The Hawaiian Association of Seventh-Day Adventists has filed a complaint against Stacey T.J. Wong, a trustee for the Eric A. Knudsen Trust, in regards to commercial use of Kahili Mountain Park.
The complaint was filed March 10 in Fifth Circuit Court in Lihu’e. No court appearances have yet been scheduled.
The Adventist group is seeking declaratory relief in a judgment that they say would clarify the terms of a lease they hold for Knudsen Trust property they claim was verbally amended by the trust.
“Of course, the hope is that we can reach some kind of settlement and agreed-upon interpretation of the lease…the longer this goes on we are at risk of closing the school,” said David Pendleton, spokesman and coordinator for special ministries.
The religious organization runs Kahili Adventist School within the park.
The trust has 20 days to reply to the complaint after being served. Wong, after several calls to his office and secretary Monday, was not immediately available for comment or to verify whether he had been served with the complaint.
The Adventist group owns and operates Kahili Mountain Park and Kahili Adventist School, which is located on 150 acres of land owned by the Eric A. Knudsen trust.
In 1984, Kahili Mountain Park Inc. was dissolved and the lease was undertaken by the church, who bought all shares from the company that ran the park since 1967 under a lease written in 1949).
Wong, who became a trustee on Aug. 28, 2000, did not object to vacation rentals, according to the complaint. It adds that Wong encouraged the church to expand the number of cabins from 20 to 100 and offered to loan up to $200,000 to construct hot springs and cold plunge pools, a hot tub, sauna and weightroom facilities-the goal being increased park profits of potentially $5-10 million a year. The group then drew up a five-year business plan to incorporate the expansions, according to the complaint.
“It would have been a win-win situation,” Pendleton said.
Later, it was the trust’s position that commercial use of the property was prohibited, and that non-church recreation had to cease, he added.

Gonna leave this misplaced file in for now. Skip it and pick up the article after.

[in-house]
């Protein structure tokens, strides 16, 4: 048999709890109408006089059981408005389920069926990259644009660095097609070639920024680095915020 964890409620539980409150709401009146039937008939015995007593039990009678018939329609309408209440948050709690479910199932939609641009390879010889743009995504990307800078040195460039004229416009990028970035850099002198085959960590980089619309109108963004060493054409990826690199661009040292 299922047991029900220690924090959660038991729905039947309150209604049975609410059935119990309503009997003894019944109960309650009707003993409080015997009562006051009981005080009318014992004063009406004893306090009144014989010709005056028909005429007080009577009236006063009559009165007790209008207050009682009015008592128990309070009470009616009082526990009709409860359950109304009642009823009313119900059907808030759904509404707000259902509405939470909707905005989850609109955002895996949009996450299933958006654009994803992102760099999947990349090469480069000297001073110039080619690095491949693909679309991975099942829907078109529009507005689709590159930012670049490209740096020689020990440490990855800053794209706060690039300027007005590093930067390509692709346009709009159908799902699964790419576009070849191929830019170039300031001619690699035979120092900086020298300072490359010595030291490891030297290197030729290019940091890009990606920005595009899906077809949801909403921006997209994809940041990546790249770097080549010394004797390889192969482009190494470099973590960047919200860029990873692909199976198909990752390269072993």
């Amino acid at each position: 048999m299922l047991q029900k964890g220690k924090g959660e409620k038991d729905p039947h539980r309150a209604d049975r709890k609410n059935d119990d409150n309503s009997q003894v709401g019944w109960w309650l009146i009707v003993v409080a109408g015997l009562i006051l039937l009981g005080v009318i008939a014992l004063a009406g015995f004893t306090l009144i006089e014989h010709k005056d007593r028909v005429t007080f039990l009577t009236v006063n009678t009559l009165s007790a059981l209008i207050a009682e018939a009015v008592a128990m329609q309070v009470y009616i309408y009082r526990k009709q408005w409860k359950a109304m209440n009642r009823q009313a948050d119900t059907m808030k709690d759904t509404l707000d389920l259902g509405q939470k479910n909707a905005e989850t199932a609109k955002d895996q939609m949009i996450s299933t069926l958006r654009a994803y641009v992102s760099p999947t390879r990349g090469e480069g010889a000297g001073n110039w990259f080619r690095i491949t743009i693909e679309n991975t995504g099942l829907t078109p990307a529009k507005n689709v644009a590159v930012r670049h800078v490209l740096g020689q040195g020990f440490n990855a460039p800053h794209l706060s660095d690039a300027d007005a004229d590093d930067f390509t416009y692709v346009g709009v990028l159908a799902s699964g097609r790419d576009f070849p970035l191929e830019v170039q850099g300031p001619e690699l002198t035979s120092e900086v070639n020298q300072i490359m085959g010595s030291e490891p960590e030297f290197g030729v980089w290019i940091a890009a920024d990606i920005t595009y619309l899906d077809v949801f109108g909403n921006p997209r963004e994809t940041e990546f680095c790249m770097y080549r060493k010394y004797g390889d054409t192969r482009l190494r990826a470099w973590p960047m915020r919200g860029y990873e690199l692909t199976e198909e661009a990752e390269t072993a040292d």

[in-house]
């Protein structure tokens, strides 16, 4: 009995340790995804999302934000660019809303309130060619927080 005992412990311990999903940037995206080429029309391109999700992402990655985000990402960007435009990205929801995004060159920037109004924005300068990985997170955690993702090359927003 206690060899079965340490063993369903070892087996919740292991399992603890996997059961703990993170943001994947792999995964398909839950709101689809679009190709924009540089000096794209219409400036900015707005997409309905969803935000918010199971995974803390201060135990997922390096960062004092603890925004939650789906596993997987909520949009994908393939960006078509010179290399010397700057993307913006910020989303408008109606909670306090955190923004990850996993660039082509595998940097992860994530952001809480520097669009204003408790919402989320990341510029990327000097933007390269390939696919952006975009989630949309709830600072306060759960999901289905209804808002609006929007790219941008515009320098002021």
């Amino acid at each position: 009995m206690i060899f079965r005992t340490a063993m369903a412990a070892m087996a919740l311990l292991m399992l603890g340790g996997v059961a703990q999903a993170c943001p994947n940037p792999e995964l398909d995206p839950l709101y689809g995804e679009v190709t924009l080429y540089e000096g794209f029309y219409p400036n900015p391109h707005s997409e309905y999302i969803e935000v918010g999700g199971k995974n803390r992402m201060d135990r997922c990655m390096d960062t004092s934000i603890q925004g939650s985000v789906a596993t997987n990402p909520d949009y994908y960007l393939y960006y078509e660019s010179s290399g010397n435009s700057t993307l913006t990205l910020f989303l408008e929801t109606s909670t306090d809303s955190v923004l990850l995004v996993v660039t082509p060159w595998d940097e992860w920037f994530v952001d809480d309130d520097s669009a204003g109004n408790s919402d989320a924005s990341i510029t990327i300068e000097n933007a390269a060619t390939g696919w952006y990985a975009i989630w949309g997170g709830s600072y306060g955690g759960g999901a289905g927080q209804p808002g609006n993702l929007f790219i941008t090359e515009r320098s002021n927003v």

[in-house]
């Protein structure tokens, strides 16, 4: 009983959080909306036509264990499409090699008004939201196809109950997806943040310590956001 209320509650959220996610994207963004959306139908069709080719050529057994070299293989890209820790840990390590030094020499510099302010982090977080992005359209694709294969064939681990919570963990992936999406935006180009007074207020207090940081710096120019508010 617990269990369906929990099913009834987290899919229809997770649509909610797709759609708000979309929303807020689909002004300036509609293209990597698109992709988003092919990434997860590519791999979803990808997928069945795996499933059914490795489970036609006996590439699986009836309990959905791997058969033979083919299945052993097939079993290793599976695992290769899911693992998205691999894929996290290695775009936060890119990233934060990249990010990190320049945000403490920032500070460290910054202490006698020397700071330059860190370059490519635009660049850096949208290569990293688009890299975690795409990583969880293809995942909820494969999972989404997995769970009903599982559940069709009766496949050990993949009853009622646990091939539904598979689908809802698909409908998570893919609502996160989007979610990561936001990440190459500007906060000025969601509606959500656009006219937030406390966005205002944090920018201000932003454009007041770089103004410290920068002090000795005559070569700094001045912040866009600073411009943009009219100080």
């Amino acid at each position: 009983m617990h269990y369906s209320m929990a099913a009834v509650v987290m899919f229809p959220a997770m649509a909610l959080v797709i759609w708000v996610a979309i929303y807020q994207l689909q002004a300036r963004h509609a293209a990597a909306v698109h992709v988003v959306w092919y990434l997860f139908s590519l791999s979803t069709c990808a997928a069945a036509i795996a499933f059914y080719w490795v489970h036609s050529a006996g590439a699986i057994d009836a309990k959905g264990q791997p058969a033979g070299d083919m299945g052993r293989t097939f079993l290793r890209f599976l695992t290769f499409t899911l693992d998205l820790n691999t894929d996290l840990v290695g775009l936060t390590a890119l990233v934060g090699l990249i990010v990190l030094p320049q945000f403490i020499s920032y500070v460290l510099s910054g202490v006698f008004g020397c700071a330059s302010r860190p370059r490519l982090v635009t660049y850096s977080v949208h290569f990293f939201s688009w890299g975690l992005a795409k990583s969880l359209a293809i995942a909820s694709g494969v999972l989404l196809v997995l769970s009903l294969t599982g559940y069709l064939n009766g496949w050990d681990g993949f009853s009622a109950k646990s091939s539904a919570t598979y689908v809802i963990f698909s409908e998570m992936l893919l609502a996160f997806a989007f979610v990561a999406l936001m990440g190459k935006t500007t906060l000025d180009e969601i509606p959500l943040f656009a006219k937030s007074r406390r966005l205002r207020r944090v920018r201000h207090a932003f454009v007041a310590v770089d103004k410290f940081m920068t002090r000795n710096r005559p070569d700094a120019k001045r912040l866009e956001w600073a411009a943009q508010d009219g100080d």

“We aren’t in the business of running for-profit operations. We are very closely tied in with the school and our primary mission is providing quality education, emphasizing character and educating the leaders of tomorrow,” Pendleton said.
The church claims that a 1949 lease does not specifically disallow commercial usage or vacation rentals of the cabins.
“We believe the cabins are a permitted use and they can’t point to language in the lease and say it’s not permitted,” Pendleton said.
“The Kahili Mountain Park and rentals have been in continuous operation since 1967,” Pendleton said. It wasn’t until the trust decided to change their view that the vacation rentals had to stop, he added. By Oct. 31, 2002, all long-term leases and vacation rentals ended and all tenants and vacationers were forced to relocate.
Callers to the park are directed to call Ellie Knopf at Koloa Land and Cottages for accommodations. Knopf said her children went through Kahili Adventist School, one is a current student, and she is a long-time supporter of the school. The school caters to those who want their children to have a private education but can’t afford it if it were higher-priced, she said.
Until litigation is complete, the park will remain closed to the public and cabins will not be rented. Access for recreation is limited to those involved with the church and school, Pendleton said.
Staff Writer Kendyce Manguchei can be reached at mailto:email@example.com or 245-3681 (ext. 252).